Joyce Carol Oates just put this brilliant comment on Twitter:

all we ever hear is NRA. who exactly are the gun manufacturers whose merchandise is being peddled? whose guns are killing citizens, thousands a year? CEO’s certainly have names. the anonymity of NRA gives it a spurious aura, like “act of God.” blood on the hands of–exactly whom?

 She has the most profound understanding I know of American violence, its cover-up, and its eerie connection to a current of Edgar Allen Poe/H.P. Lovecraft that runs through the country.
If you haven’t read her incredible 1966 story, “Where Are You Going, Where Have You Been,” you must.

It is a masterpiece beyond compare.

R.I.P.: John Perry Barlow

Complicated guy. I thought his politics were a mess, and that he got conned by Tricky Dick Cheney (real limits of libertarianism exposed) though he later denounced the heartless creep and others — but why is this system better than being a progressive, man? (I know, I know, the wide-open West, etc etc.) Bob Weird is my least-favorite Grateful Dead member, but I will say he and Barlow did a lot to undercut the hippie-doofus image of the band with frequent passages about guns and violence and murder. There’s some worthy links here. I intend to grab his book in June.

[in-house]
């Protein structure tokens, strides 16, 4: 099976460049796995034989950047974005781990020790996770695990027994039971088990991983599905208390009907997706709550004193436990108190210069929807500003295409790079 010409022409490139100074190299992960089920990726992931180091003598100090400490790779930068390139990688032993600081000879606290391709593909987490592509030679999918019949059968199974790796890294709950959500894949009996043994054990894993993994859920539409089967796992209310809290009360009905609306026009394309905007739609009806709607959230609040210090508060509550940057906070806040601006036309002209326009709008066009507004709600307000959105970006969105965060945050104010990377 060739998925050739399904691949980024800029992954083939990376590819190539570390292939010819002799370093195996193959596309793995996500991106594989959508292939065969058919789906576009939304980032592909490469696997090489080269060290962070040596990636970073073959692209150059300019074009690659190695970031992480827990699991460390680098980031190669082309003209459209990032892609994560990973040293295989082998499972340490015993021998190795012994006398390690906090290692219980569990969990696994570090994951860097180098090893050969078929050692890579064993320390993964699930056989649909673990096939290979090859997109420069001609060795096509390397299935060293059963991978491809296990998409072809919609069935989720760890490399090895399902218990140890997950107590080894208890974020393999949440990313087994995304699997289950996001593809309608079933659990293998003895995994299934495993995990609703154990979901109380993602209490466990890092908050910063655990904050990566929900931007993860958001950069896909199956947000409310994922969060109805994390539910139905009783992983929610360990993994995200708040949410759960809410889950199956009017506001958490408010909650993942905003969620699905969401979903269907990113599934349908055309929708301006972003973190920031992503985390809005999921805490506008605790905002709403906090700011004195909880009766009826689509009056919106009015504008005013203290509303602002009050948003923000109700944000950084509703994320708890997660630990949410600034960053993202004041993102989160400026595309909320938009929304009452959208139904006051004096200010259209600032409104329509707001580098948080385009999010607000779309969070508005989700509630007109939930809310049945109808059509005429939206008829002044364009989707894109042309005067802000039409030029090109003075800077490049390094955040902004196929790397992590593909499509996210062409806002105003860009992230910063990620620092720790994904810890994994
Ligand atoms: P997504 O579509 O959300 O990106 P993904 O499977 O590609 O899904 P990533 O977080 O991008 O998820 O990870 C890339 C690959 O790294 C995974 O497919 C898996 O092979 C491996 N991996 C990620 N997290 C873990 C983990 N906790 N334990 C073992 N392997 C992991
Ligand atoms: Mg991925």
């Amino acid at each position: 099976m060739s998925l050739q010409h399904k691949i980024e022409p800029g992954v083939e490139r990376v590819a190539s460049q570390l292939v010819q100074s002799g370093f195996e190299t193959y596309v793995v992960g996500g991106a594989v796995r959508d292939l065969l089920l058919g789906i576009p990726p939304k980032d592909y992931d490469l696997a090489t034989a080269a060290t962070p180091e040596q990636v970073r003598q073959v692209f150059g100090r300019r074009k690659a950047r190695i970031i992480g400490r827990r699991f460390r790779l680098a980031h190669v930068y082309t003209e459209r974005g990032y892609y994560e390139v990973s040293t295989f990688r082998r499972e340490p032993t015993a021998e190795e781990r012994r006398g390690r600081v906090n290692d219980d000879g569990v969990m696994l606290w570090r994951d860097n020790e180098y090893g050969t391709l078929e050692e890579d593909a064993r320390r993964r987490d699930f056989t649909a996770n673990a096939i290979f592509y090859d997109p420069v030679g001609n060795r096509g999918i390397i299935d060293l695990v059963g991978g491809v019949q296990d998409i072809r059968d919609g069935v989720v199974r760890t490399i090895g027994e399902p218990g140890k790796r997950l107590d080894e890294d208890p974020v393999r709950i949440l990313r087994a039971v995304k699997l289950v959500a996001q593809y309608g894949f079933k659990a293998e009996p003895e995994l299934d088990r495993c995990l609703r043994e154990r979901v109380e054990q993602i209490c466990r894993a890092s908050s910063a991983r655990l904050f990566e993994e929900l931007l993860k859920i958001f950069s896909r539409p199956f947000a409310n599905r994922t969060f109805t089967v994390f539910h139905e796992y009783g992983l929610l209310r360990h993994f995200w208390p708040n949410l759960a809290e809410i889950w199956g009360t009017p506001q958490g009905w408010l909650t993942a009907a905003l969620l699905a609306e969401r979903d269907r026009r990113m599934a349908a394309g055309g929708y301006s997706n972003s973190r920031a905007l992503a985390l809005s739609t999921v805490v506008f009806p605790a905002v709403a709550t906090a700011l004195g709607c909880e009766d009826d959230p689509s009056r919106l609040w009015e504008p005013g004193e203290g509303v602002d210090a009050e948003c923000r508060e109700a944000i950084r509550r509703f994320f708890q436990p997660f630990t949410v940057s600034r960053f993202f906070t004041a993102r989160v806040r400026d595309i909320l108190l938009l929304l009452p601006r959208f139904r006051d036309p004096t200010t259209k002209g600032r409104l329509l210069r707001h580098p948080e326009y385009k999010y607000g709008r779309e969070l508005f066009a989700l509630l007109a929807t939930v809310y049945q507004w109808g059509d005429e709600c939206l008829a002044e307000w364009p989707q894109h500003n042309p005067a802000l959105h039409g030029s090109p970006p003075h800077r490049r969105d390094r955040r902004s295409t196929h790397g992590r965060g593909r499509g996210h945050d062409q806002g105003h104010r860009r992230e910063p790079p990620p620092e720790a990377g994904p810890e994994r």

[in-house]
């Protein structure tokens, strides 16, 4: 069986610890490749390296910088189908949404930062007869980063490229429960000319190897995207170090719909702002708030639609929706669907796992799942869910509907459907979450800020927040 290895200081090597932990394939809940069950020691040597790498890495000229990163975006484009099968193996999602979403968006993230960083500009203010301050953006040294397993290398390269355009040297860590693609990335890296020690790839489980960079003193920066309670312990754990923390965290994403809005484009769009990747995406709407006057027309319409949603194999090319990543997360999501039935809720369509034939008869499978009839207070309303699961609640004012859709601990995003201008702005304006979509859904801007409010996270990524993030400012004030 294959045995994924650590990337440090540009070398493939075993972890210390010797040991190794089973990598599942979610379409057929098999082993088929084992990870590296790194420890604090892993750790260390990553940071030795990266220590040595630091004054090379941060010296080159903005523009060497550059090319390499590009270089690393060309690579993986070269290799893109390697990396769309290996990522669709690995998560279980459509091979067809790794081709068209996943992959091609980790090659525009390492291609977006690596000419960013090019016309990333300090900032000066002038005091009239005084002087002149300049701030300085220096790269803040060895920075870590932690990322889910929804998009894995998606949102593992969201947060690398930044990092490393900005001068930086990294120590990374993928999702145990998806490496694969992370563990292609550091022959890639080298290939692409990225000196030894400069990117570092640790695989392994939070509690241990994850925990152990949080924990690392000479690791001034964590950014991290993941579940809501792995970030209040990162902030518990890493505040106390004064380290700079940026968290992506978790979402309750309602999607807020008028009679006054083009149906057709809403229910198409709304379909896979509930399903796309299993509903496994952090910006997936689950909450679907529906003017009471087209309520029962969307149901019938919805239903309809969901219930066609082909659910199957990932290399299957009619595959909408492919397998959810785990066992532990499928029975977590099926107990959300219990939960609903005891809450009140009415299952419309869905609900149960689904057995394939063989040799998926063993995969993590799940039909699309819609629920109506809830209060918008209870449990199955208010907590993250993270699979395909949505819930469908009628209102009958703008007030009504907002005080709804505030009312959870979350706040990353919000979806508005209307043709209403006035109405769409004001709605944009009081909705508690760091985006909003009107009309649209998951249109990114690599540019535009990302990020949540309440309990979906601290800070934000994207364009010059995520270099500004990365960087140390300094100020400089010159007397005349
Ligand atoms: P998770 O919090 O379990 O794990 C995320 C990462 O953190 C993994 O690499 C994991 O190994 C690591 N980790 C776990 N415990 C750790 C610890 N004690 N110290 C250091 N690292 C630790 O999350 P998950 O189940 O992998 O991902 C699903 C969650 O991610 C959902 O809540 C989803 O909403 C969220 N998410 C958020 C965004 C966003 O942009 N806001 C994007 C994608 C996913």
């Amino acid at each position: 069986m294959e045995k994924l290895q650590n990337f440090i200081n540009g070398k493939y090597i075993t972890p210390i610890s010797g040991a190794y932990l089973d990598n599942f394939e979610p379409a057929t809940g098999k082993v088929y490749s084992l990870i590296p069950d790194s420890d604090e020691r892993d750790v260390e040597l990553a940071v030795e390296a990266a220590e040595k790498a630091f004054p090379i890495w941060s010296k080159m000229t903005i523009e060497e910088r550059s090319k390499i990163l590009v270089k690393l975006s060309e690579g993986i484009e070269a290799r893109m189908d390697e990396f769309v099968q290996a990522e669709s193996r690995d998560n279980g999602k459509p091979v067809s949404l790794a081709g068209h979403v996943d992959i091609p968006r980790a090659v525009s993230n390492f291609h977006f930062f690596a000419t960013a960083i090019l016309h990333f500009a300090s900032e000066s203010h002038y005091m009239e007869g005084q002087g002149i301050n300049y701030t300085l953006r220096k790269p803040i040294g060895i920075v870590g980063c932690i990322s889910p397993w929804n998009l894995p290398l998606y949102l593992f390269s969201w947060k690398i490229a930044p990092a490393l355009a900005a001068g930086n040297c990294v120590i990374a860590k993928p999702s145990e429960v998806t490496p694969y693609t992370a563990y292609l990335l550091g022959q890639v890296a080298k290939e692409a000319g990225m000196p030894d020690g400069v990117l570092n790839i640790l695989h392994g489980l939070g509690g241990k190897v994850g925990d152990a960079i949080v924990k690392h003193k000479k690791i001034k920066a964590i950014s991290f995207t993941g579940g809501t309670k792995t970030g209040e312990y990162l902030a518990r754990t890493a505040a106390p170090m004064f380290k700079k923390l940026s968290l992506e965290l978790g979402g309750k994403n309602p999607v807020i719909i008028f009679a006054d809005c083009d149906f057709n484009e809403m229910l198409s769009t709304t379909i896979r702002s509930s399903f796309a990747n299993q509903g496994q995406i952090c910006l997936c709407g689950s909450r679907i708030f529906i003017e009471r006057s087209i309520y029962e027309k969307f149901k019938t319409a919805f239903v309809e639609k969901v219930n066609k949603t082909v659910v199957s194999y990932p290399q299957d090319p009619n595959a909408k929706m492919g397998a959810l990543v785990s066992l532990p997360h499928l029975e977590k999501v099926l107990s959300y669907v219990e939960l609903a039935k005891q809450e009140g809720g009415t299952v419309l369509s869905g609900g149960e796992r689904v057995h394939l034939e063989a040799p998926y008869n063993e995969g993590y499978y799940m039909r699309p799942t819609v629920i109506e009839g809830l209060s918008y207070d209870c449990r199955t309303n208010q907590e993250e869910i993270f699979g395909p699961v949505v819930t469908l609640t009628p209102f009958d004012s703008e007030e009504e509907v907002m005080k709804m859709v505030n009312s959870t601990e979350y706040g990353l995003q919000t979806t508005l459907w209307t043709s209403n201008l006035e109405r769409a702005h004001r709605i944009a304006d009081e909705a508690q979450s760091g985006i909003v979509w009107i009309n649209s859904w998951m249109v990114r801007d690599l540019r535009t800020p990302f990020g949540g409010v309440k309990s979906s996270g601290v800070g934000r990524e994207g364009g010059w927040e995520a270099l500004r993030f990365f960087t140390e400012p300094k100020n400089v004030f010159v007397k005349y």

Le Guin Nails the Charm of Ace Doubles

In the introduction to the first Volume of her Hainish Novels and Stories she recalls from 50 years earlier::

The first three novels in this volume were published by Donald A. Wollheim, the tough, reliable editor of Ace Books, in the Late-Pulpalignean Era, 1966 and ’67. The first two, Rocannon’s World and Planet of Exile, came out as Ace Doubles: two short novels by two different authors in one paperback cover, like two trains running towards each other on one track. When one train hit the other you turned the book upside down and started from the other end. And Ace Double was a very good deal for under a dollar. It was not a very good deal for the authors, or a brilliant debut in the publishing world, but it paid, it got you into print, it had readers.